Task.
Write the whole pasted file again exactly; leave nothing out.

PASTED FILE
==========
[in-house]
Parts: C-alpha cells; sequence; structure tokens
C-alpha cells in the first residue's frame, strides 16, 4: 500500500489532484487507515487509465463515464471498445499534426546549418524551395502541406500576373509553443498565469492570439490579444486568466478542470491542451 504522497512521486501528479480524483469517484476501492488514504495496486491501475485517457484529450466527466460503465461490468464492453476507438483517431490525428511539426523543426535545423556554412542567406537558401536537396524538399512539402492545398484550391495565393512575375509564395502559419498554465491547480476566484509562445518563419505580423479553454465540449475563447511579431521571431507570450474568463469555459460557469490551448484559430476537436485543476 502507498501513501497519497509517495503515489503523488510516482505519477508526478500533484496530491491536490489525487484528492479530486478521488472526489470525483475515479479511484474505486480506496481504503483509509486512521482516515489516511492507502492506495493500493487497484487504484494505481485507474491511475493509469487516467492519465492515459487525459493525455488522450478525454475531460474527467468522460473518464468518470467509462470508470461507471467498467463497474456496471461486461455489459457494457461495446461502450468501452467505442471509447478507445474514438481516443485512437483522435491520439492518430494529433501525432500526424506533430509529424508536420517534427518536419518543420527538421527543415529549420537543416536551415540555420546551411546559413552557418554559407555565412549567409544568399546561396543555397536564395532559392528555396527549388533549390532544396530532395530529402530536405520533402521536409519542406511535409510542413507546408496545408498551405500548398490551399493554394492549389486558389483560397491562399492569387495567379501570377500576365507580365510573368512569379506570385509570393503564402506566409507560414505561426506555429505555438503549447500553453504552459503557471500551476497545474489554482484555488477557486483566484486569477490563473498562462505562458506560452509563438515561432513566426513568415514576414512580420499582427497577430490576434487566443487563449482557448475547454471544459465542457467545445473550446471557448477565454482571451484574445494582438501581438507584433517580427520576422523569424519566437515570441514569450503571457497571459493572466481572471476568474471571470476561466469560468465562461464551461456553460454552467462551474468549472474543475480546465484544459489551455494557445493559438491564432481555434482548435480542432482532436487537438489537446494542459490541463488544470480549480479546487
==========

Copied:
[in-house]
Parts: C-alpha cells; sequence; structure tokens
C-alpha cells in the first residue's frame, strides 16, 4: 500500500489532484487507515487509465463515464471498445499534426546549418524551395502541406500576373509553443498565469492570439490579444486568466478542470491542451 504522497512521486501528479480524483469517484476501492488514504495496486491501475485517457484529450466527466460503465461490468464492453476507438483517431490525428511539426523543426535545423556554412542567406537558401536537396524538399512539402492545398484550391495565393512575375509564395502559419498554465491547480476566484509562445518563419505580423479553454465540449475563447511579431521571431507570450474568463469555459460557469490551448484559430476537436485543476 502507498501513501497519497509517495503515489503523488510516482505519477508526478500533484496530491491536490489525487484528492479530486478521488472526489470525483475515479479511484474505486480506496481504503483509509486512521482516515489516511492507502492506495493500493487497484487504484494505481485507474491511475493509469487516467492519465492515459487525459493525455488522450478525454475531460474527467468522460473518464468518470467509462470508470461507471467498467463497474456496471461486461455489459457494457461495446461502450468501452467505442471509447478507445474514438481516443485512437483522435491520439492518430494529433501525432500526424506533430509529424508536420517534427518536419518543420527538421527543415529549420537543416536551415540555420546551411546559413552557418554559407555565412549567409544568399546561396543555397536564395532559392528555396527549388533549390532544396530532395530529402530536405520533402521536409519542406511535409510542413507546408496545408498551405500548398490551399493554394492549389486558389483560397491562399492569387495567379501570377500576365507580365510573368512569379506570385509570393503564402506566409507560414505561426506555429505555438503549447500553453504552459503557471500551476497545474489554482484555488477557486483566484486569477490563473498562462505562458506560452509563438515561432513566426513568415514576414512580420499582427497577430490576434487566443487563449482557448475547454471544459465542457467545445473550446471557448477565454482571451484574445494582438501581438507584433517580427520576422523569424519566437515570441514569450503571457497571459493572466481572471476568474471571470476561466469560468465562461464551461456553460454552467462551474468549472474543475480546465484544459489551455494557445493559438491564432481555434482548435480542432482532436487537438489537446494542459490541463488544470480549480479546487